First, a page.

Paris light refracted in glass enlarges and distorts. In the City of Light, dark glasses are powerless against the reflection in the vitrine of that shop that sells the secret to the meaning of the city, the shop that is always closed when we try the door. These scarves are talismans, as Gallic as Villon. Arms folded in that way, chin at just that angle, gaze intent on reading in the people passing by their stories. Just like your mother. So much like your daughter . . .
A child of seven or eight and a young dachshund walked gaily west, toward fifth Avenue and the Park and out of Zooey’s sight. Zooey reflexively put his hand on a crosspiece between panes of glass, as if he had a mind to raise the window and lean out of it to watch the two disappear.
Franny and Zooey, J.D. Salinger
A photograph of a woman reading is not the same as a photograph of a woman reading a book whose title we can see, a title that induces a double exposure through the lens of memory. In J. D. Salinger’s novel, Franny Glass, in a spiritual crisis, lies on the couch for days, weeping. Fragile, she may either stand intact or break, under the assault of family and the cosmic notes that can shatter body and spirit . . .
These were my two worries when I was a child: one was that I was not [my parents’] true daughter, and would be sent away. The other was that I was their true daughter and would never, ever manage to escape to the outside world.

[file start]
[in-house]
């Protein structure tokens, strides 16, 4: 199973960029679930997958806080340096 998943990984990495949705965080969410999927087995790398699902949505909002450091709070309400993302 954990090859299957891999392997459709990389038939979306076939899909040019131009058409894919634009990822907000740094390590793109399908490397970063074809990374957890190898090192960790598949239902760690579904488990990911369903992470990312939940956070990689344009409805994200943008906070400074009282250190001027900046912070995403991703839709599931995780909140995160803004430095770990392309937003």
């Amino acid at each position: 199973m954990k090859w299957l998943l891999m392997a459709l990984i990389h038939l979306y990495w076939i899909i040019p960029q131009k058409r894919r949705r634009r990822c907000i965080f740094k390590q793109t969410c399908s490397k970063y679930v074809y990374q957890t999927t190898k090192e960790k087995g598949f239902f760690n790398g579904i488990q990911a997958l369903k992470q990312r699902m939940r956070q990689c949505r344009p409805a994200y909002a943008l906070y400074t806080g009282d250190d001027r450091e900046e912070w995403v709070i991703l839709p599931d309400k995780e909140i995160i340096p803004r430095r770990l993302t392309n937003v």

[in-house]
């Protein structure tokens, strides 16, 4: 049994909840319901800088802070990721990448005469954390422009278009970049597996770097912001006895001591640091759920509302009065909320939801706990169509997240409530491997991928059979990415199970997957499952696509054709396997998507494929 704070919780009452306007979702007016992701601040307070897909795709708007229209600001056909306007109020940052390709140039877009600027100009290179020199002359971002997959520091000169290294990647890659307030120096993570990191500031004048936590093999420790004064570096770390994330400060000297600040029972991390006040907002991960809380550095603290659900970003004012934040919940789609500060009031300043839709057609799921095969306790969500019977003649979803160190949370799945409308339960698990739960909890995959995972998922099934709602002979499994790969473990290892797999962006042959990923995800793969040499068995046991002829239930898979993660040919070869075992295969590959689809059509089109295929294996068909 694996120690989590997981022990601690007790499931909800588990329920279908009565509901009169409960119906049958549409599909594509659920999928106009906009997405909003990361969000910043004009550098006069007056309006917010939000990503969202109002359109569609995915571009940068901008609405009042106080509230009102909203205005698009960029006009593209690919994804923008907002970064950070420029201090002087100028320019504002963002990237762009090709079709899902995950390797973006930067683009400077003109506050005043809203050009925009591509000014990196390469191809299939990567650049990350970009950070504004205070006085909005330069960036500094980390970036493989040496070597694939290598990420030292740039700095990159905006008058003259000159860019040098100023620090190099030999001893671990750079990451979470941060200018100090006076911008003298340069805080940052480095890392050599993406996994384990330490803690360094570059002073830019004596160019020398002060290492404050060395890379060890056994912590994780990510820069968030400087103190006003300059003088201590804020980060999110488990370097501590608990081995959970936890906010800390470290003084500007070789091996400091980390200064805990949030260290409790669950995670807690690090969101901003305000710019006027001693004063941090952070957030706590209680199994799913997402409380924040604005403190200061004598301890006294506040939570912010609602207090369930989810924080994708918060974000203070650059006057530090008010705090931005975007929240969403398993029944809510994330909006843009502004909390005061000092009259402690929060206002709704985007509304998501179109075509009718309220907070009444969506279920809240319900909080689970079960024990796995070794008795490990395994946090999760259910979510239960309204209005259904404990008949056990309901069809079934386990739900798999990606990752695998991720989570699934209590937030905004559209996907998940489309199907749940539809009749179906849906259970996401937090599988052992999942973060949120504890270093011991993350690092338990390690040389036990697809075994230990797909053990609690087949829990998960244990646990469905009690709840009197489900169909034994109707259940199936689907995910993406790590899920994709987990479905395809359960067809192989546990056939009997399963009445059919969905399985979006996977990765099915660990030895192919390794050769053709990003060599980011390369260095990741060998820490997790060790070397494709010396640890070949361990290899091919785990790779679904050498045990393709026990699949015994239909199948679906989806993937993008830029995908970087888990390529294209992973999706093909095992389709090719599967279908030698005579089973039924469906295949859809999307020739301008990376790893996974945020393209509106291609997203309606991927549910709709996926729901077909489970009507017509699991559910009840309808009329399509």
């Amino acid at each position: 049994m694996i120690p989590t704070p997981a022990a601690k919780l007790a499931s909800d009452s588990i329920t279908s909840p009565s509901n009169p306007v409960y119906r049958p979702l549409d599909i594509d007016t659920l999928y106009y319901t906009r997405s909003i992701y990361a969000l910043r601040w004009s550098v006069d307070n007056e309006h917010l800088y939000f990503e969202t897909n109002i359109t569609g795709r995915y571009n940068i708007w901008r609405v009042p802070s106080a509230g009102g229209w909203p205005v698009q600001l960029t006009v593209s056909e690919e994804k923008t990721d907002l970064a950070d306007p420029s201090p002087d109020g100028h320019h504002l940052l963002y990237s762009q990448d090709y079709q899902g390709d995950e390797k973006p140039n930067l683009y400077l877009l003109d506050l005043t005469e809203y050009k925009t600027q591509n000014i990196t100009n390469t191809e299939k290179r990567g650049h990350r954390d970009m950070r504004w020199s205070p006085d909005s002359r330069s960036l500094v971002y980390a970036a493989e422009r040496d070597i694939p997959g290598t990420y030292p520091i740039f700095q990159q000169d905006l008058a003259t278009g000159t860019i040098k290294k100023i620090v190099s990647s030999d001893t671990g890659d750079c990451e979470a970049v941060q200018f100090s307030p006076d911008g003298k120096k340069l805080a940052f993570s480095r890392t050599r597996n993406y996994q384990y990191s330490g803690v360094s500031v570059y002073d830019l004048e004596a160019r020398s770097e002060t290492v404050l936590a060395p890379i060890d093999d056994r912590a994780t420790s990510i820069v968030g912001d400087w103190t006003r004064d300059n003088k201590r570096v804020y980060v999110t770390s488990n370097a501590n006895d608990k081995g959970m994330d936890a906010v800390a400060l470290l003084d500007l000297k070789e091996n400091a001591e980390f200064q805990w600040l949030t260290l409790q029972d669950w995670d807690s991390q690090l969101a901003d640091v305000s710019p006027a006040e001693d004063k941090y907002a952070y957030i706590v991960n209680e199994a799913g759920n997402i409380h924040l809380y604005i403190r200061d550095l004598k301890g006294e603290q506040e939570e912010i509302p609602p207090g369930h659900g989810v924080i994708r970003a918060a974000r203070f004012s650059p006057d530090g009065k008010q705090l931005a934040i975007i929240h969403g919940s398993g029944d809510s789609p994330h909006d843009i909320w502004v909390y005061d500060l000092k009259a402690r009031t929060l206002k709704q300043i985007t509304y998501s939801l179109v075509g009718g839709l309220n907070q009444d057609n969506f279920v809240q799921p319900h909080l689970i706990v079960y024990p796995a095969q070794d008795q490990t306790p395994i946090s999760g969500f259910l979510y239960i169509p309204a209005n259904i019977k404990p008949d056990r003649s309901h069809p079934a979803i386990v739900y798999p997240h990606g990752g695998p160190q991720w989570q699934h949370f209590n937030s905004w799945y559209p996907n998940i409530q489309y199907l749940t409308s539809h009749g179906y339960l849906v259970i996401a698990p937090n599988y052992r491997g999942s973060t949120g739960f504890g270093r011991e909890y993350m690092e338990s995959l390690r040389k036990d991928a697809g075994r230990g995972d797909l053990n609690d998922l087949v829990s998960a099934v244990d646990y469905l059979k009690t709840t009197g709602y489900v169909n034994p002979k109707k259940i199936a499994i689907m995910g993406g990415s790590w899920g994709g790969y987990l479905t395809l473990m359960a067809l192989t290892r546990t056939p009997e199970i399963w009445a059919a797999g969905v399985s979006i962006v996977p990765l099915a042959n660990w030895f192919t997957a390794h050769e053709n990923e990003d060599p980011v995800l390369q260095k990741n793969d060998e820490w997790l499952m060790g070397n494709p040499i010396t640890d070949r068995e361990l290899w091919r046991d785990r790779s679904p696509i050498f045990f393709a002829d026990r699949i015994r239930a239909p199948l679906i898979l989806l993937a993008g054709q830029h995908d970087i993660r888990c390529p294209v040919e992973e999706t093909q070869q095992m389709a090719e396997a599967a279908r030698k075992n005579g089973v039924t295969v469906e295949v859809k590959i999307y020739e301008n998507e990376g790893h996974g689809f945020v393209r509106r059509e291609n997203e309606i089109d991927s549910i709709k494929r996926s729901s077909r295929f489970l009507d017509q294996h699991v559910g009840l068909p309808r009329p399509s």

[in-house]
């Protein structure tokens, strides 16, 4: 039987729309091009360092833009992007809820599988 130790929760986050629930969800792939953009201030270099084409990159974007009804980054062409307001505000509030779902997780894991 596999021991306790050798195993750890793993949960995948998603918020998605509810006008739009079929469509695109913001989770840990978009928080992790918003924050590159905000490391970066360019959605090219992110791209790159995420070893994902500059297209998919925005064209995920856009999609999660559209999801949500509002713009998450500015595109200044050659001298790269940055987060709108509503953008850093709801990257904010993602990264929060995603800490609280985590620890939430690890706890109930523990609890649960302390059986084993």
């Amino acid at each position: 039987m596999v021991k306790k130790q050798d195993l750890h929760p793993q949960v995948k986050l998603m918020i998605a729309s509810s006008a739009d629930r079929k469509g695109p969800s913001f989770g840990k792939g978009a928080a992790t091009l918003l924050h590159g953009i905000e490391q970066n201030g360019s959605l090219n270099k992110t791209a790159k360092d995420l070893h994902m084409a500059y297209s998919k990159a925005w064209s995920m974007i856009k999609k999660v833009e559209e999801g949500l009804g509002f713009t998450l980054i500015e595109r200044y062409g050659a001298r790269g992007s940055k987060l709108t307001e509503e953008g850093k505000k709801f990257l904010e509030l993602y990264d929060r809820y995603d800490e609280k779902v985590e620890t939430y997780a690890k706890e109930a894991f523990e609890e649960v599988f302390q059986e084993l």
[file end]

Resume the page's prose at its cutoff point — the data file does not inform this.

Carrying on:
Earthly Possessions, Anne Tyler
The women raise their arms in the gesture, both sultry and vulnerable, of Picasso’s subjects in Les Demoiselles d’Avignon, it only works because one becomes two just as in the Picasso – - that artist, that lover, that father in summer. The mother holds her cigarette, the ice cubes melting in her drink. The daughter is lost in thought, her leg smooth and curved like a Matisse cutout, wondering about the weather in Paris where she is posing in the nude. They will find their way there together – - one day . . . .
[Introduction and commentary by Marilyn Richardson. This piece appeared in a different format in the Sept./Oct. 2010 issue of the Women's Review of Books.]
I’m just a few pages in, although I’m reading around in it at the same time. Thought for the moment: the cultural context makes all the difference – - the fish doesn’t realize it lives in water. We don’t realize how much of the Old and New Testaments we live “in.” Not just religion, something similar could be said for Shakespeare. But we learn or pick up bits and pieces of the Bible throughout our lives – - so, for example, we know we don’t have to make sense of those begats, but we all encounter the Ten Commandments somewhere along the line.
Picking up the Koran as a text it all has the same “tone” for me. I know that’s not how it functions in the lives of people who have known it from the cradle. And I also know it will never be an intimate element/cultural touchstone of my life in the way the Bible is. I’m not a church-goer, more of a cultural Christian who grew up knowing hymns, Bible stories, some prayers and Psalms and later a whole realm of art historical reference.